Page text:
GINEBRA PINS HOPES ON WILSON
(from the Philippine Star by Joaquin Henson)
Manila, Oct. 24, 1999 Monty Lamont Wilson planed in from Chicago via San Francisco quietly Wednesday morning and could've played for winless Barangay Ginebra against Alaska in the Philippine Basketball Association (PBA) Governors Cup at the PhilSports Arena that night.
But playing coach Allan Caidic decided to rest the 6-4, 200-pound hotshot from Tennessee State until Ginebra's game against Mobiline today. After Mobiline, Ginebra plays Sta. Lucia Realty on Oct. 31 and Pop Cola on Nov. 7 to close out its single-round elimination schedule.
Only one team won't make it to the quarterfinals and Caidic isn't relishing the thought of an early Christmas vacation. Toting a 0-5 record, Ginebra is under pressure to bolt out of the PBA cellar. Caidic is pinning his hopes on Wilson who's taking over from Mario Donaldson.
Wilson, 26, showed up for light practice in the gym a few hours after he flew in. Caidic was impressed. The muscular sweet-shooting native of Decatur, Illinois, reminded Caidic of trackster Ben Johnson's sculpted physique.
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Although Wilson has arrived, Donaldson won't be leaving town yet. He was placed in the injured reserve list and could be reactivated after five games or only if Ginebra qualifies for the semis. Donaldson is suffering from a chronic meniscus pain in the knee.
"Mario's a gentleman on and off the court -- a real pro," said Caidic. "It's too bad his style doesn't fit what we need for our team." Donaldson turned out to be strictly a non-physical perimeter player.
Donaldson was told of his fate after Ginebra's loss to Alaska last Wednesday. He said he expected the news earlier and thanked Ginebra for giving him the chance to play.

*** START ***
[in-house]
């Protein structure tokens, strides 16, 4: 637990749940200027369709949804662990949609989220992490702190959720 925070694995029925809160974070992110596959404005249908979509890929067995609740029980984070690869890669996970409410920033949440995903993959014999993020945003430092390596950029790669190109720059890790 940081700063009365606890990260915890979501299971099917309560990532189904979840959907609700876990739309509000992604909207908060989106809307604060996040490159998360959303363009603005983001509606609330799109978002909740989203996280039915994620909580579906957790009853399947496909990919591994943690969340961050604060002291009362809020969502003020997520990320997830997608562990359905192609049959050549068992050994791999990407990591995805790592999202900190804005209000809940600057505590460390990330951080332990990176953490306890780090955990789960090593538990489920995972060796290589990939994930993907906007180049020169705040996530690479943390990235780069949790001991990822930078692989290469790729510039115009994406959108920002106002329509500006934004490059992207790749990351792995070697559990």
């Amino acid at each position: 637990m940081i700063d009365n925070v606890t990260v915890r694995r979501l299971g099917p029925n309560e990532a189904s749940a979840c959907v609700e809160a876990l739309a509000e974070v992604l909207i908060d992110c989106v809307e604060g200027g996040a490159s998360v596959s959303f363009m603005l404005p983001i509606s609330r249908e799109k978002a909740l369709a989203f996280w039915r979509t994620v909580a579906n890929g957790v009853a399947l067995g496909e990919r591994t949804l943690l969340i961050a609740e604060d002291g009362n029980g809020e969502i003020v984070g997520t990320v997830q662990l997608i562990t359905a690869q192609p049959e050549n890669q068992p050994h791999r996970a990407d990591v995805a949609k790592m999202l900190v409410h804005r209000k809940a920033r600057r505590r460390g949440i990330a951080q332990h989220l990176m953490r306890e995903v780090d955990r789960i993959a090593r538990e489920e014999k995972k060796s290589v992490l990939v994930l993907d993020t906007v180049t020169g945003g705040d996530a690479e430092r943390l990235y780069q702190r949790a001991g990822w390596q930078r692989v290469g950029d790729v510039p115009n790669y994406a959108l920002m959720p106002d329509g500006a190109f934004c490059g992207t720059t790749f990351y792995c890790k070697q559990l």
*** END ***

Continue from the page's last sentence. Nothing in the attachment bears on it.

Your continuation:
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Wilson could be just what the doctor ordered for Ginebra. His college coach Frankie Allen described him as "a complete player, an outstanding shooter with great work habits, (and) a good rebounder (who) plays good defense."
Throughout his 94-game career at Tennessee State, Wilson was an impact player. As a freshman in 1992-93, he averaged 13.4 points and 5.7 rebounds. He was the Most Valuable Player in the Ohio Valley Conference (OVC) tournament and was voted Freshman of the Year. Wilson led the varsity Tigers to the OVC title, scoring 18 points against Tennessee Tech, starring John Best, in the semis and 17 against Murray State in the finals.
Wilson played only four games as a sophomore in 1993-94 because of a wrist injury and was listed as a medical redshirt. He was allowed to play another year of varsity eligibility due to the injury. In 1994-95, Wilson bounced back to average 18.2 points and 6.8 rebounds. He shot 43.7 percent from the field, 35.8 percent from 3-point range, and 78.4 percent from the line. Wilson shot in twin digits in 24 of 26 games.
As a junior in 1995-96, he hit at a 19.6 clip and grabbed seven rebounds an outing. Wilson fired double figures in 25 of 27 games, netted 33 points against Wisconsin-Parkside, and posted 15 rebounds and seven assists in a loss to Colorado.
In 1996-97, Wilson sat out 19 games but still averaged 18.6 points and 7.1 rebounds. He tallied 23 points in the season opener against Old Dominion then suffered a fractured cheekbone on a flagrant foul in his next game against Central Michigan. Wilson was sidelined for two months then returned to score 24 points, including 4-of-5 treys, and snare nine rebounds in a win over Tennessee Tech to earn OVC Player of the Week honors.
Wilson wound up his varsity career as Tennessee State's seventh all-time leading scorer with 1,594 points and all-time leader in 3-point conversions at 214.
Wilson made his mark in the NCAA as a small forward and big guard. What's remarkable is despite his height and position, Wilson was a terror off the boards. And not only was he a scorching scorer, Wilson was also a tough in-your-face defender. Allen once remarked that Wilson entered the varsity with shaky defensive fundamentals but later matured to become his No. 1 stopper.
From the collegiate ranks, Wilson played as an import in Peru and Argentina.
Whether Wilson can break Ginebra's slump is the big question. Dating back to the Commissioner's Cup, Ginebra has lost 11 of its last 13 games. Wilson, of course, can't do it all. He'll need support from Caidic's locals. But he's got to show the way or else it'll be a sad Christmas for Barangay Ginebra.
Reported by: Sol Jose Vanzi
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